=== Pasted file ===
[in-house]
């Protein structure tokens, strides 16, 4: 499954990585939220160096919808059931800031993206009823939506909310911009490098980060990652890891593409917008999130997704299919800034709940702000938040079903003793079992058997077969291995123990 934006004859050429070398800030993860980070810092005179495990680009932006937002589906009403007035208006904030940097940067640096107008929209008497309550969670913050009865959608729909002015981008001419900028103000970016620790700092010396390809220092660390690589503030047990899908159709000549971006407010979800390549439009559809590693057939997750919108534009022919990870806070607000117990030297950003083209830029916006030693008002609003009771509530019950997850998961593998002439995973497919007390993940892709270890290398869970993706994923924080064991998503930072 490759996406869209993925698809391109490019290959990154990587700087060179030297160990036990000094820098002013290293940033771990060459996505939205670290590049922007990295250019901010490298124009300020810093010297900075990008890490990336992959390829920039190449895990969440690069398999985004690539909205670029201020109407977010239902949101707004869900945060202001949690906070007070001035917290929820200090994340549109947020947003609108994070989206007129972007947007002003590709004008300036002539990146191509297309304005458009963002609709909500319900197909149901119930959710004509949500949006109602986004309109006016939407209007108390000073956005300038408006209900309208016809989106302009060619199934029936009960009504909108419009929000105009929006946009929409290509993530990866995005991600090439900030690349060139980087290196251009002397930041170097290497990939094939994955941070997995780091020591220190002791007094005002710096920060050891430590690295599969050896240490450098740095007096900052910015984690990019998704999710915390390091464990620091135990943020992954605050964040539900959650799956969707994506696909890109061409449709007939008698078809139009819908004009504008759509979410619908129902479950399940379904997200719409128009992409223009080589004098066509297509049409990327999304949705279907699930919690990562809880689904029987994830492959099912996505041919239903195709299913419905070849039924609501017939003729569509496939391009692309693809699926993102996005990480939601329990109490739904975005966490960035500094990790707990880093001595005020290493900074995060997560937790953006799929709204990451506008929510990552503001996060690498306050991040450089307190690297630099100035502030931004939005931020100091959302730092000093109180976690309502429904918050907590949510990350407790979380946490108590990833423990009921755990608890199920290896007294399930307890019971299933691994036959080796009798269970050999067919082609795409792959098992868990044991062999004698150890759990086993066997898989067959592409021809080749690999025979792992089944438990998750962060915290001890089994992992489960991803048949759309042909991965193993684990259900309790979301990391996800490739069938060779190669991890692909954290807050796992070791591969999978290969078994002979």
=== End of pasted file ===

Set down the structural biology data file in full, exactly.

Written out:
[in-house]
């Protein structure tokens, strides 16, 4: 499954990585939220160096919808059931800031993206009823939506909310911009490098980060990652890891593409917008999130997704299919800034709940702000938040079903003793079992058997077969291995123990 934006004859050429070398800030993860980070810092005179495990680009932006937002589906009403007035208006904030940097940067640096107008929209008497309550969670913050009865959608729909002015981008001419900028103000970016620790700092010396390809220092660390690589503030047990899908159709000549971006407010979800390549439009559809590693057939997750919108534009022919990870806070607000117990030297950003083209830029916006030693008002609003009771509530019950997850998961593998002439995973497919007390993940892709270890290398869970993706994923924080064991998503930072 490759996406869209993925698809391109490019290959990154990587700087060179030297160990036990000094820098002013290293940033771990060459996505939205670290590049922007990295250019901010490298124009300020810093010297900075990008890490990336992959390829920039190449895990969440690069398999985004690539909205670029201020109407977010239902949101707004869900945060202001949690906070007070001035917290929820200090994340549109947020947003609108994070989206007129972007947007002003590709004008300036002539990146191509297309304005458009963002609709909500319900197909149901119930959710004509949500949006109602986004309109006016939407209007108390000073956005300038408006209900309208016809989106302009060619199934029936009960009504909108419009929000105009929006946009929409290509993530990866995005991600090439900030690349060139980087290196251009002397930041170097290497990939094939994955941070997995780091020591220190002791007094005002710096920060050891430590690295599969050896240490450098740095007096900052910015984690990019998704999710915390390091464990620091135990943020992954605050964040539900959650799956969707994506696909890109061409449709007939008698078809139009819908004009504008759509979410619908129902479950399940379904997200719409128009992409223009080589004098066509297509049409990327999304949705279907699930919690990562809880689904029987994830492959099912996505041919239903195709299913419905070849039924609501017939003729569509496939391009692309693809699926993102996005990480939601329990109490739904975005966490960035500094990790707990880093001595005020290493900074995060997560937790953006799929709204990451506008929510990552503001996060690498306050991040450089307190690297630099100035502030931004939005931020100091959302730092000093109180976690309502429904918050907590949510990350407790979380946490108590990833423990009921755990608890199920290896007294399930307890019971299933691994036959080796009798269970050999067919082609795409792959098992868990044991062999004698150890759990086993066997898989067959592409021809080749690999025979792992089944438990998750962060915290001890089994992992489960991803048949759309042909991965193993684990259900309790979301990391996800490739069938060779190669991890692909954290807050796992070791591969999978290969078994002979």